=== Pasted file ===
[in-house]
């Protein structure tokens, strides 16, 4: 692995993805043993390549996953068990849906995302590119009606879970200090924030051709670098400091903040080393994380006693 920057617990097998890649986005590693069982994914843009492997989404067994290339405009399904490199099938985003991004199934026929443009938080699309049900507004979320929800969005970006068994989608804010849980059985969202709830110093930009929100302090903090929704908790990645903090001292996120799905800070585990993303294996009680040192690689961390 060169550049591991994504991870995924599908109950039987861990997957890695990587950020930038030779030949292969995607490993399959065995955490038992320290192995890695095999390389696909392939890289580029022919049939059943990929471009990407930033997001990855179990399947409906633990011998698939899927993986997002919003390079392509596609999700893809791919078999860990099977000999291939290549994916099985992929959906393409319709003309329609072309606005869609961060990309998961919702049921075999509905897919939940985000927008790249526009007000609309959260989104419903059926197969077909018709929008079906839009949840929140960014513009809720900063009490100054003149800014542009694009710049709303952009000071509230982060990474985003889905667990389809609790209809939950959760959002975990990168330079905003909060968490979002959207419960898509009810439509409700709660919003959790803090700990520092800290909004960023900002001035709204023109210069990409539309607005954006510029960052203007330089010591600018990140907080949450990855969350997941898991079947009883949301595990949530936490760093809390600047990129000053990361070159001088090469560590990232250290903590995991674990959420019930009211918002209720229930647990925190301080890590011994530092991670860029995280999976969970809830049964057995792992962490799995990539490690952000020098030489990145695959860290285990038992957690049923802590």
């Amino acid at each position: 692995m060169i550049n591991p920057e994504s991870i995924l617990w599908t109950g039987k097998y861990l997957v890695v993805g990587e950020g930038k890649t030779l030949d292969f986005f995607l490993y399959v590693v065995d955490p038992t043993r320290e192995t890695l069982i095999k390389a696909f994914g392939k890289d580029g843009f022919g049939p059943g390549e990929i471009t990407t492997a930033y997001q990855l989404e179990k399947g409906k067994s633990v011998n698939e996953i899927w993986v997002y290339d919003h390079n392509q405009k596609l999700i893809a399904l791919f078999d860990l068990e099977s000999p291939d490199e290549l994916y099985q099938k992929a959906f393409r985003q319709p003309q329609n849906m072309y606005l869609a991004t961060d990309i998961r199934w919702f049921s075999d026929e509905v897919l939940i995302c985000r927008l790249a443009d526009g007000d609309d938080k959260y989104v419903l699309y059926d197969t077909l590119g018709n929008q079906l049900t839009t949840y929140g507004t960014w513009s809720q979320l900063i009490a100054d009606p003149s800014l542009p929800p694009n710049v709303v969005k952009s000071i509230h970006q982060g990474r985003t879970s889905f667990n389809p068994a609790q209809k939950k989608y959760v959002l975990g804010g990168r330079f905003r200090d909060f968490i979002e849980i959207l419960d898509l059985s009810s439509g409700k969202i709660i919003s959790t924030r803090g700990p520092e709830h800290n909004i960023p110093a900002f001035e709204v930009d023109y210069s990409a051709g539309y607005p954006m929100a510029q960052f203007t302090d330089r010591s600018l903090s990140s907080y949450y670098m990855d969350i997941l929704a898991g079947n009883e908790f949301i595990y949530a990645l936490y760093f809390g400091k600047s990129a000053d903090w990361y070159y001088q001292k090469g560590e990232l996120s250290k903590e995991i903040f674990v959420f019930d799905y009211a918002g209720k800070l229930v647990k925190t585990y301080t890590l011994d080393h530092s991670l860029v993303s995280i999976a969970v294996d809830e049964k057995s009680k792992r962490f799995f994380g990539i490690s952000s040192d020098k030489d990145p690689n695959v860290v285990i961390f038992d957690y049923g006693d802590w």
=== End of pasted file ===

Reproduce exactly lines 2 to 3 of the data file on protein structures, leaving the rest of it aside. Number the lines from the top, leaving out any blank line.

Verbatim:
């Protein structure tokens, strides 16, 4: 692995993805043993390549996953068990849906995302590119009606879970200090924030051709670098400091903040080393994380006693 920057617990097998890649986005590693069982994914843009492997989404067994290339405009399904490199099938985003991004199934026929443009938080699309049900507004979320929800969005970006068994989608804010849980059985969202709830110093930009929100302090903090929704908790990645903090001292996120799905800070585990993303294996009680040192690689961390 060169550049591991994504991870995924599908109950039987861990997957890695990587950020930038030779030949292969995607490993399959065995955490038992320290192995890695095999390389696909392939890289580029022919049939059943990929471009990407930033997001990855179990399947409906633990011998698939899927993986997002919003390079392509596609999700893809791919078999860990099977000999291939290549994916099985992929959906393409319709003309329609072309606005869609961060990309998961919702049921075999509905897919939940985000927008790249526009007000609309959260989104419903059926197969077909018709929008079906839009949840929140960014513009809720900063009490100054003149800014542009694009710049709303952009000071509230982060990474985003889905667990389809609790209809939950959760959002975990990168330079905003909060968490979002959207419960898509009810439509409700709660919003959790803090700990520092800290909004960023900002001035709204023109210069990409539309607005954006510029960052203007330089010591600018990140907080949450990855969350997941898991079947009883949301595990949530936490760093809390600047990129000053990361070159001088090469560590990232250290903590995991674990959420019930009211918002209720229930647990925190301080890590011994530092991670860029995280999976969970809830049964057995792992962490799995990539490690952000020098030489990145695959860290285990038992957690049923802590």
């Amino acid at each position: 692995m060169i550049n591991p920057e994504s991870i995924l617990w599908t109950g039987k097998y861990l997957v890695v993805g990587e950020g930038k890649t030779l030949d292969f986005f995607l490993y399959v590693v065995d955490p038992t043993r320290e192995t890695l069982i095999k390389a696909f994914g392939k890289d580029g843009f022919g049939p059943g390549e990929i471009t990407t492997a930033y997001q990855l989404e179990k399947g409906k067994s633990v011998n698939e996953i899927w993986v997002y290339d919003h390079n392509q405009k596609l999700i893809a399904l791919f078999d860990l068990e099977s000999p291939d490199e290549l994916y099985q099938k992929a959906f393409r985003q319709p003309q329609n849906m072309y606005l869609a991004t961060d990309i998961r199934w919702f049921s075999d026929e509905v897919l939940i995302c985000r927008l790249a443009d526009g007000d609309d938080k959260y989104v419903l699309y059926d197969t077909l590119g018709n929008q079906l049900t839009t949840y929140g507004t960014w513009s809720q979320l900063i009490a100054d009606p003149s800014l542009p929800p694009n710049v709303v969005k952009s000071i509230h970006q982060g990474r985003t879970s889905f667990n389809p068994a609790q209809k939950k989608y959760v959002l975990g804010g990168r330079f905003r200090d909060f968490i979002e849980i959207l419960d898509l059985s009810s439509g409700k969202i709660i919003s959790t924030r803090g700990p520092e709830h800290n909004i960023p110093a900002f001035e709204v930009d023109y210069s990409a051709g539309y607005p954006m929100a510029q960052f203007t302090d330089r010591s600018l903090s990140s907080y949450y670098m990855d969350i997941l929704a898991g079947n009883e908790f949301i595990y949530a990645l936490y760093f809390g400091k600047s990129a000053d903090w990361y070159y001088q001292k090469g560590e990232l996120s250290k903590e995991i903040f674990v959420f019930d799905y009211a918002g209720k800070l229930v647990k925190t585990y301080t890590l011994d080393h530092s991670l860029v993303s995280i999976a969970v294996d809830e049964k057995s009680k792992r962490f799995f994380g990539i490690s952000s040192d020098k030489d990145p690689n695959v860290v285990i961390f038992d957690y049923g006693d802590w």